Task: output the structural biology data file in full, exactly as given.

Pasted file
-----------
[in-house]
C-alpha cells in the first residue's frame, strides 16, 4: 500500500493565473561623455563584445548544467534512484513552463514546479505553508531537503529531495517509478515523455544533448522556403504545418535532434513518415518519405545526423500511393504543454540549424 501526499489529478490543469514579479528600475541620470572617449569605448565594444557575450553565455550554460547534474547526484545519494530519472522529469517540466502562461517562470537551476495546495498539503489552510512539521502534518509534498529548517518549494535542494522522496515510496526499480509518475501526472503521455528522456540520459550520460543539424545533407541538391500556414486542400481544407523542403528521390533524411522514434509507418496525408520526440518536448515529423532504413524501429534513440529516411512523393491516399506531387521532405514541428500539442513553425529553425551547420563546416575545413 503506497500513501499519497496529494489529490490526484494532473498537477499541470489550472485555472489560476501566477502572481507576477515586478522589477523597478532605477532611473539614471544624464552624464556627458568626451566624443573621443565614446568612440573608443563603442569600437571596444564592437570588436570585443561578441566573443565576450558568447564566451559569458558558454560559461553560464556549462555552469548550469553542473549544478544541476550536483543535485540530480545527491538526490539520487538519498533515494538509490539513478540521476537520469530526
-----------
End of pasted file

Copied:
[in-house]
C-alpha cells in the first residue's frame, strides 16, 4: 500500500493565473561623455563584445548544467534512484513552463514546479505553508531537503529531495517509478515523455544533448522556403504545418535532434513518415518519405545526423500511393504543454540549424 501526499489529478490543469514579479528600475541620470572617449569605448565594444557575450553565455550554460547534474547526484545519494530519472522529469517540466502562461517562470537551476495546495498539503489552510512539521502534518509534498529548517518549494535542494522522496515510496526499480509518475501526472503521455528522456540520459550520460543539424545533407541538391500556414486542400481544407523542403528521390533524411522514434509507418496525408520526440518536448515529423532504413524501429534513440529516411512523393491516399506531387521532405514541428500539442513553425529553425551547420563546416575545413 503506497500513501499519497496529494489529490490526484494532473498537477499541470489550472485555472489560476501566477502572481507576477515586478522589477523597478532605477532611473539614471544624464552624464556627458568626451566624443573621443565614446568612440573608443563603442569600437571596444564592437570588436570585443561578441566573443565576450558568447564566451559569458558558454560559461553560464556549462555552469548550469553542473549544478544541476550536483543535485540530480545527491538526490539520487538519498533515494538509490539513478540521476537520469530526